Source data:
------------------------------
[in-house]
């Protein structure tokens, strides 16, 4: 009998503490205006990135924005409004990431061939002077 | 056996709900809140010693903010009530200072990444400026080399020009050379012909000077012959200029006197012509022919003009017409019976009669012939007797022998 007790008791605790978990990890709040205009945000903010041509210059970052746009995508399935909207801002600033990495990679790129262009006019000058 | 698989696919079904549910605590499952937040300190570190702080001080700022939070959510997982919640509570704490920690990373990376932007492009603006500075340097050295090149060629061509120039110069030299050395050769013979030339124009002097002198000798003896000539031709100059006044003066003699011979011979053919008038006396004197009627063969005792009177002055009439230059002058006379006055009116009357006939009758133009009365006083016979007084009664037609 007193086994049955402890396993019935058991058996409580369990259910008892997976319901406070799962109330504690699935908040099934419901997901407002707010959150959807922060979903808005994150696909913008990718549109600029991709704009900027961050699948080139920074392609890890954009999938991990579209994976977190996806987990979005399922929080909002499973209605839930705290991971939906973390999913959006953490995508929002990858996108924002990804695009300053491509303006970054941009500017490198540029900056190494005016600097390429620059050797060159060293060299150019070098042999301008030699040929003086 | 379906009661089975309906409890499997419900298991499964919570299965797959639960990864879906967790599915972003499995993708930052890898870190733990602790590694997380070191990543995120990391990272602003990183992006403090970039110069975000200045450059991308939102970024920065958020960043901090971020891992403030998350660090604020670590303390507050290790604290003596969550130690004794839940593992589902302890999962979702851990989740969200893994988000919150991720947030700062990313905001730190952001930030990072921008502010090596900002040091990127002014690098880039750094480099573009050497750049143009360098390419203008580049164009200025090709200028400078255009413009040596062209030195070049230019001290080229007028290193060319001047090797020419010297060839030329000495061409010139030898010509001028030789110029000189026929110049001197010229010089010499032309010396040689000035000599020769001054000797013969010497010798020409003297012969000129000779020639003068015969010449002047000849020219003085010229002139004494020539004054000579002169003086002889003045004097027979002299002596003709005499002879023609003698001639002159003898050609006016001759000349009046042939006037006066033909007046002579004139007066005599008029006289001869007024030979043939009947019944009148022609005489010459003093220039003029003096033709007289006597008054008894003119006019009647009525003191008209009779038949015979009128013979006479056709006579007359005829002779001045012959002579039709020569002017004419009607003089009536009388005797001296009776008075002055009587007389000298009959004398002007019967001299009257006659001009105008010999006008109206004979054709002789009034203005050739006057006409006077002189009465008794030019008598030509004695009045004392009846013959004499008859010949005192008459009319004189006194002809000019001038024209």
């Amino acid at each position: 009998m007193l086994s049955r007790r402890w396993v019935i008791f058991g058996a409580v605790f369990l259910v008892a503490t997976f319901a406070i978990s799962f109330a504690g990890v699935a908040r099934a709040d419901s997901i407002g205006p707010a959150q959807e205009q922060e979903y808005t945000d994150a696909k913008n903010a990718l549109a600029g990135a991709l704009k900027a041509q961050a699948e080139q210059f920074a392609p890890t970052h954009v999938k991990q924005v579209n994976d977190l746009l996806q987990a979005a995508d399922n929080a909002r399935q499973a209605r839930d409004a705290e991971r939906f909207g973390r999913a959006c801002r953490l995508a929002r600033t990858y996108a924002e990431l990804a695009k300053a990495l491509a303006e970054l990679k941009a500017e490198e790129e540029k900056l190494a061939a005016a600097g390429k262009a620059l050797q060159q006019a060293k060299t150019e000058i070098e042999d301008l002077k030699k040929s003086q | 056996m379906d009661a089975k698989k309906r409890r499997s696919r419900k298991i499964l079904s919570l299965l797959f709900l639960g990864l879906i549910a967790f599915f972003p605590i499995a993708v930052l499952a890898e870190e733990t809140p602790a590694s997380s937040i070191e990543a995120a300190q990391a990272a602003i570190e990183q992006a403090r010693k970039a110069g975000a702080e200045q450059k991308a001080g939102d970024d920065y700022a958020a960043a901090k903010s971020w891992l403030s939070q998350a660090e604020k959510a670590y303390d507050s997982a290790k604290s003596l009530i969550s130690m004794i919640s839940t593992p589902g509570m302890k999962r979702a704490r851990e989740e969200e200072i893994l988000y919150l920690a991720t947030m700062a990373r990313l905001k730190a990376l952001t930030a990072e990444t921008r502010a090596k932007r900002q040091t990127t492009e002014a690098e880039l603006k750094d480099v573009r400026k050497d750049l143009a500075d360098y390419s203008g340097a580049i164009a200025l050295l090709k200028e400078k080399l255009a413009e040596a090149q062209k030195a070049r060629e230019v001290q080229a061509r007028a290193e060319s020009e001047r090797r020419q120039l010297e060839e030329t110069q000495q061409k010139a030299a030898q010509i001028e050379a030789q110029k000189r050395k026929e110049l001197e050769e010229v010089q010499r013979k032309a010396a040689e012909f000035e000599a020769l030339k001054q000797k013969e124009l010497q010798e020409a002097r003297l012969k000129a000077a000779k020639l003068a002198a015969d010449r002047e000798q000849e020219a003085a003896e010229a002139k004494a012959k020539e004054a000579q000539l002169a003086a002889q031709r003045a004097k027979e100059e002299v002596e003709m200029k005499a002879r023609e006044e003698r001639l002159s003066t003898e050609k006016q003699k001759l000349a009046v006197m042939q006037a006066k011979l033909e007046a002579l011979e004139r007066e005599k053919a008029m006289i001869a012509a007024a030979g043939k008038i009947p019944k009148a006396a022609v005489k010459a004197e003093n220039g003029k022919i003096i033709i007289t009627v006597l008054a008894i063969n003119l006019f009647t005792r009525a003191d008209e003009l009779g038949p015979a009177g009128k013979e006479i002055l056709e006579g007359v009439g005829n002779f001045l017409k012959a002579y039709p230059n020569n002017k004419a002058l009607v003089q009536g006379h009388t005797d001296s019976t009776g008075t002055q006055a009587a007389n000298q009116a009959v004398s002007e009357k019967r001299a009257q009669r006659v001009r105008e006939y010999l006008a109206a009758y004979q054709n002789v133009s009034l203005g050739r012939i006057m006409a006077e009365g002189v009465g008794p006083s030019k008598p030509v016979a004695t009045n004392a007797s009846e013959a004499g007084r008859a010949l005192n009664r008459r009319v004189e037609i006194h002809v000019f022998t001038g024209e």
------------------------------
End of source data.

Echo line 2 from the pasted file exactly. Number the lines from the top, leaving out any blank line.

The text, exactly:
């Protein structure tokens, strides 16, 4: 009998503490205006990135924005409004990431061939002077 | 056996709900809140010693903010009530200072990444400026080399020009050379012909000077012959200029006197012509022919003009017409019976009669012939007797022998 007790008791605790978990990890709040205009945000903010041509210059970052746009995508399935909207801002600033990495990679790129262009006019000058 | 698989696919079904549910605590499952937040300190570190702080001080700022939070959510997982919640509570704490920690990373990376932007492009603006500075340097050295090149060629061509120039110069030299050395050769013979030339124009002097002198000798003896000539031709100059006044003066003699011979011979053919008038006396004197009627063969005792009177002055009439230059002058006379006055009116009357006939009758133009009365006083016979007084009664037609 007193086994049955402890396993019935058991058996409580369990259910008892997976319901406070799962109330504690699935908040099934419901997901407002707010959150959807922060979903808005994150696909913008990718549109600029991709704009900027961050699948080139920074392609890890954009999938991990579209994976977190996806987990979005399922929080909002499973209605839930705290991971939906973390999913959006953490995508929002990858996108924002990804695009300053491509303006970054941009500017490198540029900056190494005016600097390429620059050797060159060293060299150019070098042999301008030699040929003086 | 379906009661089975309906409890499997419900298991499964919570299965797959639960990864879906967790599915972003499995993708930052890898870190733990602790590694997380070191990543995120990391990272602003990183992006403090970039110069975000200045450059991308939102970024920065958020960043901090971020891992403030998350660090604020670590303390507050290790604290003596969550130690004794839940593992589902302890999962979702851990989740969200893994988000919150991720947030700062990313905001730190952001930030990072921008502010090596900002040091990127002014690098880039750094480099573009050497750049143009360098390419203008580049164009200025090709200028400078255009413009040596062209030195070049230019001290080229007028290193060319001047090797020419010297060839030329000495061409010139030898010509001028030789110029000189026929110049001197010229010089010499032309010396040689000035000599020769001054000797013969010497010798020409003297012969000129000779020639003068015969010449002047000849020219003085010229002139004494020539004054000579002169003086002889003045004097027979002299002596003709005499002879023609003698001639002159003898050609006016001759000349009046042939006037006066033909007046002579004139007066005599008029006289001869007024030979043939009947019944009148022609005489010459003093220039003029003096033709007289006597008054008894003119006019009647009525003191008209009779038949015979009128013979006479056709006579007359005829002779001045012959002579039709020569002017004419009607003089009536009388005797001296009776008075002055009587007389000298009959004398002007019967001299009257006659001009105008010999006008109206004979054709002789009034203005050739006057006409006077002189009465008794030019008598030509004695009045004392009846013959004499008859010949005192008459009319004189006194002809000019001038024209």